Men's loafers – why do they matter?
Loafers have been around for centuries. When it comes to dress shoes, they make a versatile addition to any man's wardrobe.
The best part? They can easily replace the sandals and crocs (If you're so unfortunate as to own them) in your wardrobe. A pair of loafers can easily be integrated into your summer wardrobe.
That's the theme here, gentlemen: Summer. Today I'm introducing you to men's loafers. We're going to talk a little history, a little style, and why you need them this season.
- The Basics – Defining a Men's Loafer
- Which Loafer Style is Best For You?
- Why Men's Loafers Are The Best For Summer
Alright gentlemen, let's get started.
1. The Basics – Defining a Men's Loafer
Before we go in deep, we need to know what we're dealing with. So, what is a men's loafer?
Loafers are a kind of dress shoe that easily slip on and off your foot. They have broad, flat heels and are made with leather. They also use no laces or buckles, since that would defeat the purpose of a loafer.
Loafers have a fascinating story. They were born out of combining traditional Native American moccasins and Norwegian peasant slippers. The first company to produce traditional loafers was G.H. Bass, a brand that had been around since 1876.
George Henry Bass – its founder – released them in 1936 as “Weejuns,” a play on “Norwegian” to denote their cultural heritage.
The shoe took off in the United States. It was adopted swiftly by Ivy League students, who dubbed them “Penny Loafers” due to the fact they slipped a penny into the seam on the shoe's Upper to be used for pay phones.
The style of men's loafers hasn't changed much since the very first Weejuns, setting them apart as a timeless classic.
2. Which Men's Loafer Is Right For You?
Over the years, several variations of the loafer evolved to accommodate men with various tastes.
Which can work for you?
The answer is all of them.
Why? Loafers are all casual dress shoes. They are meant to be worn in in a similar context to dress boots – smart, but casual. No matter the variant, they all serve the same purpose – have at it, gents.
The Wildsmith Loafer
The Wildsmiths have been around since 1926 when the company – originally specializing in army cavalry boots – designed a house shoe for King George VI.
The King wanted a pair of casual, yet elegant shoes he could wear on his property for activities like shooting.
How is the Wildsmith different? It uses a serrated seam with vertical stitching over the toe. This gives the shoe a more sleek and elegant look.
Though they aren't considered the first official men's loafers to be released, they certainly fit the bill now.
Like the original Weejuns, Aurland men's loafers came into prominence in the 1930s. It takes inspiration a little more directly from traditional moccasins.
Like its progenitor, the Aurland has a raised seam to give it a more boxy look as well as a narrow cut over the saddle of the shoe.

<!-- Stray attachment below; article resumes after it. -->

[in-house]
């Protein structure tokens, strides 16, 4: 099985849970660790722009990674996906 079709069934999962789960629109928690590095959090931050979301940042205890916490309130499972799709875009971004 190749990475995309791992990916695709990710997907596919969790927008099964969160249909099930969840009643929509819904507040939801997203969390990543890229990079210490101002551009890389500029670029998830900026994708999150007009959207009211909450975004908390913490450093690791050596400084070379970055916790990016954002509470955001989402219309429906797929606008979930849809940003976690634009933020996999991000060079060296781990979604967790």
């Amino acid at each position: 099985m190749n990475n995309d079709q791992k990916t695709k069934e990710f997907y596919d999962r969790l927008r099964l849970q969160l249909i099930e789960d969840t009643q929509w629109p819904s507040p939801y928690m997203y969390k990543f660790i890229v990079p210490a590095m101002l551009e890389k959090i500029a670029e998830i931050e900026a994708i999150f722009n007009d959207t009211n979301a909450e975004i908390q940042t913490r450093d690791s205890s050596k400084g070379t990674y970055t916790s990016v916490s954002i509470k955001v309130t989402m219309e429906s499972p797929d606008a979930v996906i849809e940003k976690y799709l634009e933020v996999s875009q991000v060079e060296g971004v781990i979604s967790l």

These loafers exploded in the US following World War II. So much so, that they became a favorite of President Harry Truman.
Here is where cultures start to clash. Americans tend to consider the tasseled men's loafer to be capable of holding its own in black-tie situations. However, the British sneer against this.
My recommendation is to err on the side of casual. it's much more suited for a night out with friends.
Though they fell out of style in the 70s, “Kilties” are seeing a resurgence in classic menswear. Their unique look is inspired by Oxford brogues and Scottish golf shoes.
These are definitely suited for a day of lounging at the country club.
Italian designer Aldo Gucci debuted these stunning men's loafers in 1943.
There are a few key differences between these and other loafers. For one thing, Gucci was the first to design loafers in black. More importantly, he added a metal horsebit over where the penny keeper would have been.
For these reasons, horsebit loafers are considered a little more elegant than their counterparts. While still a fundamentally casual dress show, it can serve you well if your office dress code is business casual and it's the summer.
Last, but not least – we have the Belgians.
In 1954, Henri Bendel purchased two 300-year-old factories in Belgium. His contribution to the world was a men's loafer with a small bow sewn into the top.
It became an instant hit. Bendel's shoe single-handedly saved the Belgian shoe industry. He was awarded two Knighthoods for the deed: The Knightship of The Order of Leopold I in 1964, and Knight Commander of The Order of Leopold II six years later.
3. Why Men's Loafers Are The Best Summer Shoes
As we close into the height of summer, high tops and dress boots become increasingly impractical. Sure they look cool but covering your ankles in leather is guaranteed to make you hate being outside.
As I mentioned earlier, loafers fulfill a similar role in outfits as do dress boots, in that they make an otherwise-casual look more elegant.
Lightweight and easygoing, the loafer is the perfect summer shoe
if you wear no-show socks (you should), then loafers give your ankles and feet more breathing room. In addition to that, they are far lighter than other shoe types – making them less cumbersome in the heat.
Men's loafers are also the best kind of shoe to try new, summery colors with. Take a risk with powder blue, green and red suede, or burgundy.
Needed a shoe you can take risks with? Look no further.
Regardless of what kind of loafer you decide to go with, you can't go wrong. They carry with them an impressive story and cultural heritage. It truly is the best summer shoe.